I’m not much of a Valentine’s Day fan. I never cared for it when I was single, and even after 10 years in a relationship with the same person, I still find it to be a challenging day.
Valentine’s Day is about conformity (red roses and chocolate, anyone?) and saccharin sentimentalism. I just hate it. I’m not much of a romantic. I take pride in eschewing silly and meaningless gestures in favor of the staunch pragmatism that I embrace honestly coming from a long line of pioneers, farmers, and fishermen. The greeting card aisle at Target in February makes me break out in hives. That cute teddy bear embroidered with “I Love You” eventually ends up in Value Village, where I buy it for a quarter for my dogs. And I’ll take a new pair of UGG boots over a dozen roses any day of the year.
But I do make dinner every Valentine’s Day. I’ll use any excuse to indulge my culinary spirit – even a cheap, greeting card holiday. And in a recent Value Village excursion to buy stuffed animals (including last year’s Valentine’s Day teddy bears) to use as dog toys (if you own a pit bull rescue, you understand), I found something special on a shelf surrounded by the usual discarded, dust-catching detritus. It was a Coeur à la crème mold, and it called my name from its spot between a fake Hummel and a hideous orange ashtray.
If the universe sends you a Coeur à la crème mold, then you must make Coeur à la crème. To not do so would guarantee bad culinary karma for years to come. So, I made a Coeur à la crème for Valentine’s Day, preceded by a porterhouse steak covered with onions and mushrooms, sautéed scallops, and sautéed butternut squash.
And at the end of the night, after everything had been cleaned up, and Valentine’s Day 2011 was in its waning hours, I sat on the sofa watching Casablanca (my favorite movie) next to my two snoring dogs and my one snoring sweetie. It turned out to be a terrible, windy Valentine’s Day night. The kind of night that makes you glad you stayed home and made a Coeur à la crème instead of reservations. The kind of night that makes one grateful to be snuggling under a blanket on her sofa with a couple of snoring dogs, instead of fighting for personal space with thousands of other post-dinner Valentine’s Day victims on the Red Line. As the wind raged outside, I watched Humphrey Bogart abandon his own dogged pragmatism for romance and sentiment, and maybe I caught just a wee bit of pathetic Valentine’s Day sentimental spirit when Rick reminded Ilsa that they would always have Paris.
Maybe I’m a little more of a sap than I thought. Don’t tell anyone.
Coeur à la Crème with Passion Fruit Raspberry Coulis
If you want to see a master pastry chef do this way better than me, check this out:
8 ounces cream cheese, softened
1/3 cup plain, full-fat Greek yogurt
1/3 cup marscarpone
6 teaspoons granulated sugar
1 teaspoon very finely grated lemon zest
1/4 teaspoon lemon juice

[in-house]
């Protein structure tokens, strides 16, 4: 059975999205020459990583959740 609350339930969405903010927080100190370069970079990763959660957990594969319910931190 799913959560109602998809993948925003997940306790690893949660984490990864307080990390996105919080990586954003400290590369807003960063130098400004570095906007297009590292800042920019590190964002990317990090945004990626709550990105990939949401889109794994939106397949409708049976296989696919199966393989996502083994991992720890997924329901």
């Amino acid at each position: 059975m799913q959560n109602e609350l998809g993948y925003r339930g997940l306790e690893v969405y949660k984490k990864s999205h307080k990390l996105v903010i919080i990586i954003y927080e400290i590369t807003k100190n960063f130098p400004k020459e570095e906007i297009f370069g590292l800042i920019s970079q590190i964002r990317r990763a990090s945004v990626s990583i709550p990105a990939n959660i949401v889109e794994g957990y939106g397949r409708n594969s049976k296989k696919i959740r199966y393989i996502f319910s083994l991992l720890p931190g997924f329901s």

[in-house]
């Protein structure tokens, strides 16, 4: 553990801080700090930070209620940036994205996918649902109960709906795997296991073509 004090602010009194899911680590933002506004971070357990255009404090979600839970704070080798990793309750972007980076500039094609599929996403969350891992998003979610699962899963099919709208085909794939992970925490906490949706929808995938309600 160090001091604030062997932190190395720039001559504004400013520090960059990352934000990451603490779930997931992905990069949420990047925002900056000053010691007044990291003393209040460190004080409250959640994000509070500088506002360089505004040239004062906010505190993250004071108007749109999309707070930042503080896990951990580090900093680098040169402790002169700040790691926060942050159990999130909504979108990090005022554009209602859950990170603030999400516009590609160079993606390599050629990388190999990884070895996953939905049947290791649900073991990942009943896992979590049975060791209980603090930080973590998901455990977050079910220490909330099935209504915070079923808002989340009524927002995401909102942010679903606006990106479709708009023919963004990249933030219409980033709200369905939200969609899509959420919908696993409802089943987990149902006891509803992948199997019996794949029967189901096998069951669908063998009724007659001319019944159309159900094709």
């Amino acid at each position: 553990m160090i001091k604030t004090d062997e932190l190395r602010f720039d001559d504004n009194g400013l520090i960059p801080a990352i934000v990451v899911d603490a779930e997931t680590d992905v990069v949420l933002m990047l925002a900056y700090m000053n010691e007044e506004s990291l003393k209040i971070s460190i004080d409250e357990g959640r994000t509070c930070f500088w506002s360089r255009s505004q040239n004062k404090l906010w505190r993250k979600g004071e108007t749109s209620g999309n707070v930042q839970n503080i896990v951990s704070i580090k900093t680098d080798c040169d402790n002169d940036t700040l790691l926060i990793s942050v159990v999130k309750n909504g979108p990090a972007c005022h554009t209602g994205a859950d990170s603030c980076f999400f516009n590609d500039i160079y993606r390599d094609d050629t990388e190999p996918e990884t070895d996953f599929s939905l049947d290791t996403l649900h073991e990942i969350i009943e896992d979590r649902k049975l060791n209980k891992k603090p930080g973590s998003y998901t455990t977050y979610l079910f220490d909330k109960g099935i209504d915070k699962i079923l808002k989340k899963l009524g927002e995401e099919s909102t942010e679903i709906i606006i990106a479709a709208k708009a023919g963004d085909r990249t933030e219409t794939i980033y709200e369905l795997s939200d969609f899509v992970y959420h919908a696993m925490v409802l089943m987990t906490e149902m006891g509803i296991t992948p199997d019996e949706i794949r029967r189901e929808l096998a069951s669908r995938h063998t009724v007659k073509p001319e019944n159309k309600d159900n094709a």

1/2 teaspoon vanilla extract
In the bowl of a stand mixer, combine all of the ingredients and beat together the whisk attachment until smooth. Strain the mixture through a fine sieve.
Line a heart-shaped ceramic Coeur à la crème mold with 2 layers of dampened cheesecloth. Pour the cheese mixture into the mold and fold the over-hanging cheesecloth over the top.
Refrigerate the mold on a rimmed plate to catch any drips for a minimum of 4 hours and up to 2 days.
To serve, unmold the Coeur à la crème on a dessert plate, and carefully peel away the cheesecloth. This is very hard to reposition, so get its placement right the first time.
Drizzle the raspberry passion fruit coulis around the plate and garnish with the fresh raspberries.
Raspberry Passion Fruit Coulis
2 cups raspberries (about 12 ounces), rinsed
1/2 cup syrup, (made by dissolving ½ cup of sugar in ½ cup of water, and letting cool)
1-1/2 tablespoons fresh lemon juice
3 tablespoons Alizé (passion fruit liqueur)
Reserve a few raspberries for garnish.
Combine the first 3 ingredients in a blender and puree until smooth.
Strain mixture over a bowl to remove the raspberry seeds.
Stir in Alizé to taste. I used about 3 tablespoons.
Butternut Squash Saute
(awesome with sautéed scallops!)
2 slices thick-cut, all-natural, nitrate-free bacon, diced (cut bacon in thirds lengthwise, and then cut into 1/8-inch dice)
one medium sized butternut squash, cut into brunoise (small dice) – about 2-3 cups of diced butternut squash
1/2 red onion, diced
finely chopped rosemary
2 tablespoons unsalted butter
Make sure that all ingredients (squash, bacon, and onions) are diced to about 1/8 inch. It’s important that they are small, and that they are the same size.
Sauté bacon over medium high heat in a large skillet until most of the fat is rendered, but bacon is not quite done.
Add butternut squash to the skillet with the bacon, and sauté until squash is just starting to get soft and is just starting to caramelize.
Add onion and rosemary, and continue to sauté until onion and butternut squash are soft and caramelized, and squash is still holding its shape but is just about to break down. Remove from heat before the squash reaches the point where it loses its shape and breaks down.
Stir in butter, and salt and pepper to taste.